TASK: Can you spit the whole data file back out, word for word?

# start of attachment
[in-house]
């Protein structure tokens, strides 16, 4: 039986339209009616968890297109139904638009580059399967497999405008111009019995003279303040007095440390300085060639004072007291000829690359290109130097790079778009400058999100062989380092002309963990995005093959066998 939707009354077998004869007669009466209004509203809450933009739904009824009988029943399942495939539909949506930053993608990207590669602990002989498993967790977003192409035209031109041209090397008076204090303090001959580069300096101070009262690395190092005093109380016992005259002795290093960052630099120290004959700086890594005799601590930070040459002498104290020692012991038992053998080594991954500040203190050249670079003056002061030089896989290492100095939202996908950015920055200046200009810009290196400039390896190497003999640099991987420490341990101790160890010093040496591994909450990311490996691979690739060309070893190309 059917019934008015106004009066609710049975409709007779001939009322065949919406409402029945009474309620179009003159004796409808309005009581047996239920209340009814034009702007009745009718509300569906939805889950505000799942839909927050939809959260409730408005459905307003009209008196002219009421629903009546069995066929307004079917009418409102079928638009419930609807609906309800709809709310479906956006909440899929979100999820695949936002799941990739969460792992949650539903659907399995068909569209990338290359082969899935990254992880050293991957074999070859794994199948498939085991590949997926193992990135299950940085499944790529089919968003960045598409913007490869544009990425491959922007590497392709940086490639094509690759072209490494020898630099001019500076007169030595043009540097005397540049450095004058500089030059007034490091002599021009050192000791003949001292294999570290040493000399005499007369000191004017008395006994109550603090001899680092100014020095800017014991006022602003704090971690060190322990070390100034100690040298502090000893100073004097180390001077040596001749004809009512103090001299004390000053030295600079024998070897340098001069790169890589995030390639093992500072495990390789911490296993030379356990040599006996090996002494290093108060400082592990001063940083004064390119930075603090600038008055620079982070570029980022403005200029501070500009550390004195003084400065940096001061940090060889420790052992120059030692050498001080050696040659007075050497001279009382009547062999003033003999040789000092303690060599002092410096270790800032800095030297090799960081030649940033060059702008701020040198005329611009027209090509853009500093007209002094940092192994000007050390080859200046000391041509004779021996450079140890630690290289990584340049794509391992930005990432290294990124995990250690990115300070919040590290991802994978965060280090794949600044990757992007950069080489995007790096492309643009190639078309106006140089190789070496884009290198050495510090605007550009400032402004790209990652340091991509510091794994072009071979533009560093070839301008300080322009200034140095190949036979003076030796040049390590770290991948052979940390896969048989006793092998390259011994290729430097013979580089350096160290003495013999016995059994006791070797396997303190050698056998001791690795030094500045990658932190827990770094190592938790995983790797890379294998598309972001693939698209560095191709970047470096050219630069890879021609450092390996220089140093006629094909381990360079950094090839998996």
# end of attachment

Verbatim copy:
[in-house]
């Protein structure tokens, strides 16, 4: 039986339209009616968890297109139904638009580059399967497999405008111009019995003279303040007095440390300085060639004072007291000829690359290109130097790079778009400058999100062989380092002309963990995005093959066998 939707009354077998004869007669009466209004509203809450933009739904009824009988029943399942495939539909949506930053993608990207590669602990002989498993967790977003192409035209031109041209090397008076204090303090001959580069300096101070009262690395190092005093109380016992005259002795290093960052630099120290004959700086890594005799601590930070040459002498104290020692012991038992053998080594991954500040203190050249670079003056002061030089896989290492100095939202996908950015920055200046200009810009290196400039390896190497003999640099991987420490341990101790160890010093040496591994909450990311490996691979690739060309070893190309 059917019934008015106004009066609710049975409709007779001939009322065949919406409402029945009474309620179009003159004796409808309005009581047996239920209340009814034009702007009745009718509300569906939805889950505000799942839909927050939809959260409730408005459905307003009209008196002219009421629903009546069995066929307004079917009418409102079928638009419930609807609906309800709809709310479906956006909440899929979100999820695949936002799941990739969460792992949650539903659907399995068909569209990338290359082969899935990254992880050293991957074999070859794994199948498939085991590949997926193992990135299950940085499944790529089919968003960045598409913007490869544009990425491959922007590497392709940086490639094509690759072209490494020898630099001019500076007169030595043009540097005397540049450095004058500089030059007034490091002599021009050192000791003949001292294999570290040493000399005499007369000191004017008395006994109550603090001899680092100014020095800017014991006022602003704090971690060190322990070390100034100690040298502090000893100073004097180390001077040596001749004809009512103090001299004390000053030295600079024998070897340098001069790169890589995030390639093992500072495990390789911490296993030379356990040599006996090996002494290093108060400082592990001063940083004064390119930075603090600038008055620079982070570029980022403005200029501070500009550390004195003084400065940096001061940090060889420790052992120059030692050498001080050696040659007075050497001279009382009547062999003033003999040789000092303690060599002092410096270790800032800095030297090799960081030649940033060059702008701020040198005329611009027209090509853009500093007209002094940092192994000007050390080859200046000391041509004779021996450079140890630690290289990584340049794509391992930005990432290294990124995990250690990115300070919040590290991802994978965060280090794949600044990757992007950069080489995007790096492309643009190639078309106006140089190789070496884009290198050495510090605007550009400032402004790209990652340091991509510091794994072009071979533009560093070839301008300080322009200034140095190949036979003076030796040049390590770290991948052979940390896969048989006793092998390259011994290729430097013979580089350096160290003495013999016995059994006791070797396997303190050698056998001791690795030094500045990658932190827990770094190592938790995983790797890379294998598309972001693939698209560095191709970047470096050219630069890879021609450092390996220089140093006629094909381990360079950094090839998996």